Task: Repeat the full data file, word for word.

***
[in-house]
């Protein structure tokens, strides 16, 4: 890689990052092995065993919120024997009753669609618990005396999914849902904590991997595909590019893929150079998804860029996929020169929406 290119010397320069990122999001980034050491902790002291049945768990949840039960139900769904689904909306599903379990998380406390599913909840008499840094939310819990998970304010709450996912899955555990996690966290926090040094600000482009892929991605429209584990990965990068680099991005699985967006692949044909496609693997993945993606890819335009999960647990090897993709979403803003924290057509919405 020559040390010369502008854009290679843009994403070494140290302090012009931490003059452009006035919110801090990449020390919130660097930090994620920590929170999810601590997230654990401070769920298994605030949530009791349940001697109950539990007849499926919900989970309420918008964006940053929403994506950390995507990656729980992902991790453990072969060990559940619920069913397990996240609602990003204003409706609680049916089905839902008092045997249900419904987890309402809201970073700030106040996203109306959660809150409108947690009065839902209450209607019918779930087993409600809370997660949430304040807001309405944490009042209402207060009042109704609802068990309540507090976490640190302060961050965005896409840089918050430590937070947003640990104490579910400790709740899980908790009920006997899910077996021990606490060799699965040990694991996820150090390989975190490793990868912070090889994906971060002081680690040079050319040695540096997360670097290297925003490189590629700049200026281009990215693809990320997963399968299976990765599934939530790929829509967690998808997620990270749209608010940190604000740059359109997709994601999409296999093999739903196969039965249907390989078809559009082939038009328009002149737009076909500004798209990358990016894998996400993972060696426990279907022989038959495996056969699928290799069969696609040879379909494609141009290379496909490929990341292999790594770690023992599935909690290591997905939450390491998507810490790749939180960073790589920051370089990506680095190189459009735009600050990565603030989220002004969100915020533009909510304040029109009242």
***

[in-house]
């Protein structure tokens, strides 16, 4: 890689990052092995065993919120024997009753669609618990005396999914849902904590991997595909590019893929150079998804860029996929020169929406 290119010397320069990122999001980034050491902790002291049945768990949840039960139900769904689904909306599903379990998380406390599913909840008499840094939310819990998970304010709450996912899955555990996690966290926090040094600000482009892929991605429209584990990965990068680099991005699985967006692949044909496609693997993945993606890819335009999960647990090897993709979403803003924290057509919405 020559040390010369502008854009290679843009994403070494140290302090012009931490003059452009006035919110801090990449020390919130660097930090994620920590929170999810601590997230654990401070769920298994605030949530009791349940001697109950539990007849499926919900989970309420918008964006940053929403994506950390995507990656729980992902991790453990072969060990559940619920069913397990996240609602990003204003409706609680049916089905839902008092045997249900419904987890309402809201970073700030106040996203109306959660809150409108947690009065839902209450209607019918779930087993409600809370997660949430304040807001309405944490009042209402207060009042109704609802068990309540507090976490640190302060961050965005896409840089918050430590937070947003640990104490579910400790709740899980908790009920006997899910077996021990606490060799699965040990694991996820150090390989975190490793990868912070090889994906971060002081680690040079050319040695540096997360670097290297925003490189590629700049200026281009990215693809990320997963399968299976990765599934939530790929829509967690998808997620990270749209608010940190604000740059359109997709994601999409296999093999739903196969039965249907390989078809559009082939038009328009002149737009076909500004798209990358990016894998996400993972060696426990279907022989038959495996056969699928290799069969696609040879379909494609141009290379496909490929990341292999790594770690023992599935909690290591997905939450390491998507810490790749939180960073790589920051370089990506680095190189459009735009600050990565603030989220002004969100915020533009909510304040029109009242």